Despite being the largest and fastest growing industry in Isanti County for most of the decade, health care and social assistance cut 16 jobs in the last year. However, health care and social assistance still provided one in every four covered jobs in the county, with 25 percent of total employment, or 2,621 covered jobs at 64 establishments.

Retail trade was the next largest industry in Isanti County, providing 1,557 jobs at 102 business establishments after seeing a small decline in the last year. The related accommodation and food services industry, with 42 firms and 798 jobs, saw a small increase in the last year, adding 13 additional jobs.

After suffering severe cuts in the prior two years, manufacturing saw employment gains over the last 24 months, expanding by 314 net new jobs from the second quarter of 2010 to the second quarter of 2012, including an 18 percent increase in the last year. Manufacturing now had 1,431 jobs, and provided 14 percent of total county employment.

Educational services provided 1,136 jobs at 13 establishments in 2012, and saw a slight increase due to steady enrollments in elementary and secondary schools. In contrast, the slowing housing market and leveling population forced construction employers to shed another 11 jobs year-over-year, to 267 jobs at 149 firms.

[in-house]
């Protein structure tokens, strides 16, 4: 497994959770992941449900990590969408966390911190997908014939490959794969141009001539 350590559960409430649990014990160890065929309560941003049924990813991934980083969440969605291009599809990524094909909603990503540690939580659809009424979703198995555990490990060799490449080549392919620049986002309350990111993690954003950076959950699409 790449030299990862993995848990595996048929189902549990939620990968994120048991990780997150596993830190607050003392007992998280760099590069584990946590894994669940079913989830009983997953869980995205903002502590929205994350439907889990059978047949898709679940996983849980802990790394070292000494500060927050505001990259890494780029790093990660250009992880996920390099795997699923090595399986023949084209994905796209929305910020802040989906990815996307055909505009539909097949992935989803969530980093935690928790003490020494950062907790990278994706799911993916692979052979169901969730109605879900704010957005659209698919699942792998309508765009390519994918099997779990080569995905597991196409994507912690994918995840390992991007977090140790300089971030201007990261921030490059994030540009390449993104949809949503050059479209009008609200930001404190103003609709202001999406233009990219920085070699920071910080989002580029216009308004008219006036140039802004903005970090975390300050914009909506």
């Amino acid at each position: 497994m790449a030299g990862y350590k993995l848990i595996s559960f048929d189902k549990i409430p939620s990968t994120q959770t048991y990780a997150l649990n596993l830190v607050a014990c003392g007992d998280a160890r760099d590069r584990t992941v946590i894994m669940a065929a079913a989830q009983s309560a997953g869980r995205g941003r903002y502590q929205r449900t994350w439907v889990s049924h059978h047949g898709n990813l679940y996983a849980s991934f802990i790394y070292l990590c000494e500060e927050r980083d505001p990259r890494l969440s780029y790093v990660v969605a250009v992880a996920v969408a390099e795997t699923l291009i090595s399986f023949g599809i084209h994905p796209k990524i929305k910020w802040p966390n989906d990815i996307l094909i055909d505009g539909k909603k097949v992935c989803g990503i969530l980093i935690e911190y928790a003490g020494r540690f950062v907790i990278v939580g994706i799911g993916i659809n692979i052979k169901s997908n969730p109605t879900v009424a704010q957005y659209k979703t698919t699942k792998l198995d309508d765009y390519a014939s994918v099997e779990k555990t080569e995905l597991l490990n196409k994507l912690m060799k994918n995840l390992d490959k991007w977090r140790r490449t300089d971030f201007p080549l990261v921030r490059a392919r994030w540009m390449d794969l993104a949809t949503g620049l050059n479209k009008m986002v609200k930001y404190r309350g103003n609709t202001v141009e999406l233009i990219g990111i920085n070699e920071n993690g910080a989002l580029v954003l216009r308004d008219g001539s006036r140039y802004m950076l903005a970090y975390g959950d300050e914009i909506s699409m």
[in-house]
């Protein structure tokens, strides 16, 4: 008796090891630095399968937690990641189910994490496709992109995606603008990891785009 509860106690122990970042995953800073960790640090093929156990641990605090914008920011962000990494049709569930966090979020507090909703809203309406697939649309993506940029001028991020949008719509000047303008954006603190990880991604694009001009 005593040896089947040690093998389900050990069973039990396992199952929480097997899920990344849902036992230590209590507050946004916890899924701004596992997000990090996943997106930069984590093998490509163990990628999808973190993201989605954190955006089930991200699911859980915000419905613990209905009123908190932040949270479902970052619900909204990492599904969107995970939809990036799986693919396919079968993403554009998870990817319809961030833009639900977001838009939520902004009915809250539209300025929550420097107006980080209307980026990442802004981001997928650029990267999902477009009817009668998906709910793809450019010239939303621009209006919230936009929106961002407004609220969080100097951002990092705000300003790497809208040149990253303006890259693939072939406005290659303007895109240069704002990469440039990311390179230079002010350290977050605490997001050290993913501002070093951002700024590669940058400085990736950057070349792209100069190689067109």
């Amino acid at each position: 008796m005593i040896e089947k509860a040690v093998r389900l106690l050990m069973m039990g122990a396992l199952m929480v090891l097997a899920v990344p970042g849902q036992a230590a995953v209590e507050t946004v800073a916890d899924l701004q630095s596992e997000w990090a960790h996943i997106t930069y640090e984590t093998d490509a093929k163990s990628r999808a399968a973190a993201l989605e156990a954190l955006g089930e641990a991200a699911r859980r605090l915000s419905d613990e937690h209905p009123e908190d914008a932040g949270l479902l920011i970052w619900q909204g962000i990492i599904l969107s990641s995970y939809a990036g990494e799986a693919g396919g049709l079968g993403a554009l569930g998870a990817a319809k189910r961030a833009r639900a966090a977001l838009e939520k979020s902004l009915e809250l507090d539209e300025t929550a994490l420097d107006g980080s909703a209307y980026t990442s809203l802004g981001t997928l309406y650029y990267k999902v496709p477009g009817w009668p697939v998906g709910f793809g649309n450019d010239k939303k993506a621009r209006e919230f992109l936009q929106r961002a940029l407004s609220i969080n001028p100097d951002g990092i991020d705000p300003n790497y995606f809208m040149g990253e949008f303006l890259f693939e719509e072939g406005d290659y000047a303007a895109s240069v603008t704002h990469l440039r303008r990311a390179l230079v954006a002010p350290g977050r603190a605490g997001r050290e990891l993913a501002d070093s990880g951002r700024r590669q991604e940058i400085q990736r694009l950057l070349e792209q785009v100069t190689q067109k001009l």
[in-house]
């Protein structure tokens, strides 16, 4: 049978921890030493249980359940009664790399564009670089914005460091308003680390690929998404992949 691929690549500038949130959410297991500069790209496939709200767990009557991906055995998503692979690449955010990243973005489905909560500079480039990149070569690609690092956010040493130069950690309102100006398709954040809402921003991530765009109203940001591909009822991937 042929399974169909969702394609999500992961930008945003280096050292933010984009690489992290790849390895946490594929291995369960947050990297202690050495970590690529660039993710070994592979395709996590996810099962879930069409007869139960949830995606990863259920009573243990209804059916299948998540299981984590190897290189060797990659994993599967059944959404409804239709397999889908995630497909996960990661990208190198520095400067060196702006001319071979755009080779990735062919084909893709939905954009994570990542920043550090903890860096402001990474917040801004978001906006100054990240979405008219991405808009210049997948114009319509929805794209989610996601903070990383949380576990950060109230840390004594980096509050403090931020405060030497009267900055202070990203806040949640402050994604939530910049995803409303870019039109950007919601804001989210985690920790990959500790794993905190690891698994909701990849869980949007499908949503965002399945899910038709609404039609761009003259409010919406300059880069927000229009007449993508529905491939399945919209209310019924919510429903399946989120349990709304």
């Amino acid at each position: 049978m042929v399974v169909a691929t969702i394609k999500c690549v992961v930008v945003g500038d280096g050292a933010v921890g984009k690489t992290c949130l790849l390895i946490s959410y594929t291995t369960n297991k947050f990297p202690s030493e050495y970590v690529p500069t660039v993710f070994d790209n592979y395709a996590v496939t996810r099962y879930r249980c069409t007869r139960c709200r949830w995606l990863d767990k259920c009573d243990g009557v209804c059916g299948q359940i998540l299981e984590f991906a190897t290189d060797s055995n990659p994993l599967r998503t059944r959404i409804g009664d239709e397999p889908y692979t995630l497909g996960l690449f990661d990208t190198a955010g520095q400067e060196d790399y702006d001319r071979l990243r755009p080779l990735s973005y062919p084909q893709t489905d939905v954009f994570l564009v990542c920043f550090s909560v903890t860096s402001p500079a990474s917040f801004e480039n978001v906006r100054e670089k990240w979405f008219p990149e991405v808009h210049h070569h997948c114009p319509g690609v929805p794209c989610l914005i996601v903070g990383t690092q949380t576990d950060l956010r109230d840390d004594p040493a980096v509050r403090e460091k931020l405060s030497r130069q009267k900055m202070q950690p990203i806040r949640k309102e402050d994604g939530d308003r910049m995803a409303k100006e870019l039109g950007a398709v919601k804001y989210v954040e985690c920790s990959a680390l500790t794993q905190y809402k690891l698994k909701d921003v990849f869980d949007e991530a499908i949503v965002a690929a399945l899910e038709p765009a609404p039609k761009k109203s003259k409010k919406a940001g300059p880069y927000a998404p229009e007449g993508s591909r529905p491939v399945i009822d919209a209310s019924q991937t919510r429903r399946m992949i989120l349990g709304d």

Other important industries in Isanti County included public administration, which offered 527 jobs at 26 organizations; administrative support and waste management services with 287 jobs at 31 firms; finance and insurance with 286 jobs at 35 firms; and other services, which provided 385 jobs at 75 small businesses, after gaining 16 net new jobs from 2011 to 2012. Administrative support and waste management services, wholesale trade, and manufacturing were among the highest paying sectors in the county.